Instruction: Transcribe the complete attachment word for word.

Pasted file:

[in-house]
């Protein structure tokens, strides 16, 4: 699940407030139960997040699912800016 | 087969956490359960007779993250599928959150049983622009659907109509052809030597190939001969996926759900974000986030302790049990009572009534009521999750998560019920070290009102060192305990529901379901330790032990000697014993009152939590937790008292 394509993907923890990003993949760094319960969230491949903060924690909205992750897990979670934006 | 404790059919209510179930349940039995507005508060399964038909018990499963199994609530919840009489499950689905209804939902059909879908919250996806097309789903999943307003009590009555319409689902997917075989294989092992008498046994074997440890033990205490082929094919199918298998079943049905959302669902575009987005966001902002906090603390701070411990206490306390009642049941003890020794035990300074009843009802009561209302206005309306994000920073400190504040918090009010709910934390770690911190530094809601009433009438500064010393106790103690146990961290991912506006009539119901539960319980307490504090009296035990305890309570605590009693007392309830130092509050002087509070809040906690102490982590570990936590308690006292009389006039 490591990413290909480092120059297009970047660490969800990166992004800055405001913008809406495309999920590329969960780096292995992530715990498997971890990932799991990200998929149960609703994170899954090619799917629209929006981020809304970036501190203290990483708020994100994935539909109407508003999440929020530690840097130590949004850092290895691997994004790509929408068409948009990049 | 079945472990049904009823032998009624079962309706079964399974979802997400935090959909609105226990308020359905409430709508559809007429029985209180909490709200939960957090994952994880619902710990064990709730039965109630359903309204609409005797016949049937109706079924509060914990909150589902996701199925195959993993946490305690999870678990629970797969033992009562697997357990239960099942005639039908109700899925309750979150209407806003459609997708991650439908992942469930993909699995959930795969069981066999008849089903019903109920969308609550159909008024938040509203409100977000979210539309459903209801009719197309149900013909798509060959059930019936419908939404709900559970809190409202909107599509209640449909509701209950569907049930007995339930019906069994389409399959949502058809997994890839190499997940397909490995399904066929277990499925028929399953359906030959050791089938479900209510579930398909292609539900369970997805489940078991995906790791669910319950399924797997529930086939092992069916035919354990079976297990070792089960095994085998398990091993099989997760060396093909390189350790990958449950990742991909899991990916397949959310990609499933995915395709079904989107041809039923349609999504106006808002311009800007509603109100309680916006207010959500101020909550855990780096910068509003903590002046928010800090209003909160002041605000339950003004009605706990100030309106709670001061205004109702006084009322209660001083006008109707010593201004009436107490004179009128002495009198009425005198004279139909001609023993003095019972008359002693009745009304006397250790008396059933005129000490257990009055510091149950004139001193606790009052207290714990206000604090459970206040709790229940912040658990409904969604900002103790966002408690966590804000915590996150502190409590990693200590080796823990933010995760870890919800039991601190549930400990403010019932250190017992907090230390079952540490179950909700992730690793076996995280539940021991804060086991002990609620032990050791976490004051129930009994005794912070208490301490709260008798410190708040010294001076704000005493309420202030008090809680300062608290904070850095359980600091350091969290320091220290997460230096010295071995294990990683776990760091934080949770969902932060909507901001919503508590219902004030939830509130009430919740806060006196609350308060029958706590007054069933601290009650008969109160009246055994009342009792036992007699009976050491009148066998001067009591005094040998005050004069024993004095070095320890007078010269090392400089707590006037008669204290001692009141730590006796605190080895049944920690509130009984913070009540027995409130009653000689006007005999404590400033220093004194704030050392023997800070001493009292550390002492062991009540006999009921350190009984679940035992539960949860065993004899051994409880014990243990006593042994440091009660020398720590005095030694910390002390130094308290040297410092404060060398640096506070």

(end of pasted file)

[in-house]
């Protein structure tokens, strides 16, 4: 699940407030139960997040699912800016 | 087969956490359960007779993250599928959150049983622009659907109509052809030597190939001969996926759900974000986030302790049990009572009534009521999750998560019920070290009102060192305990529901379901330790032990000697014993009152939590937790008292 394509993907923890990003993949760094319960969230491949903060924690909205992750897990979670934006 | 404790059919209510179930349940039995507005508060399964038909018990499963199994609530919840009489499950689905209804939902059909879908919250996806097309789903999943307003009590009555319409689902997917075989294989092992008498046994074997440890033990205490082929094919199918298998079943049905959302669902575009987005966001902002906090603390701070411990206490306390009642049941003890020794035990300074009843009802009561209302206005309306994000920073400190504040918090009010709910934390770690911190530094809601009433009438500064010393106790103690146990961290991912506006009539119901539960319980307490504090009296035990305890309570605590009693007392309830130092509050002087509070809040906690102490982590570990936590308690006292009389006039 490591990413290909480092120059297009970047660490969800990166992004800055405001913008809406495309999920590329969960780096292995992530715990498997971890990932799991990200998929149960609703994170899954090619799917629209929006981020809304970036501190203290990483708020994100994935539909109407508003999440929020530690840097130590949004850092290895691997994004790509929408068409948009990049 | 079945472990049904009823032998009624079962309706079964399974979802997400935090959909609105226990308020359905409430709508559809007429029985209180909490709200939960957090994952994880619902710990064990709730039965109630359903309204609409005797016949049937109706079924509060914990909150589902996701199925195959993993946490305690999870678990629970797969033992009562697997357990239960099942005639039908109700899925309750979150209407806003459609997708991650439908992942469930993909699995959930795969069981066999008849089903019903109920969308609550159909008024938040509203409100977000979210539309459903209801009719197309149900013909798509060959059930019936419908939404709900559970809190409202909107599509209640449909509701209950569907049930007995339930019906069994389409399959949502058809997994890839190499997940397909490995399904066929277990499925028929399953359906030959050791089938479900209510579930398909292609539900369970997805489940078991995906790791669910319950399924797997529930086939092992069916035919354990079976297990070792089960095994085998398990091993099989997760060396093909390189350790990958449950990742991909899991990916397949959310990609499933995915395709079904989107041809039923349609999504106006808002311009800007509603109100309680916006207010959500101020909550855990780096910068509003903590002046928010800090209003909160002041605000339950003004009605706990100030309106709670001061205004109702006084009322209660001083006008109707010593201004009436107490004179009128002495009198009425005198004279139909001609023993003095019972008359002693009745009304006397250790008396059933005129000490257990009055510091149950004139001193606790009052207290714990206000604090459970206040709790229940912040658990409904969604900002103790966002408690966590804000915590996150502190409590990693200590080796823990933010995760870890919800039991601190549930400990403010019932250190017992907090230390079952540490179950909700992730690793076996995280539940021991804060086991002990609620032990050791976490004051129930009994005794912070208490301490709260008798410190708040010294001076704000005493309420202030008090809680300062608290904070850095359980600091350091969290320091220290997460230096010295071995294990990683776990760091934080949770969902932060909507901001919503508590219902004030939830509130009430919740806060006196609350308060029958706590007054069933601290009650008969109160009246055994009342009792036992007699009976050491009148066998001067009591005094040998005050004069024993004095070095320890007078010269090392400089707590006037008669204290001692009141730590006796605190080895049944920690509130009984913070009540027995409130009653000689006007005999404590400033220093004194704030050392023997800070001493009292550390002492062991009540006999009921350190009984679940035992539960949860065993004899051994409880014990243990006593042994440091009660020398720590005095030694910390002390130094308290040297410092404060060398640096506070």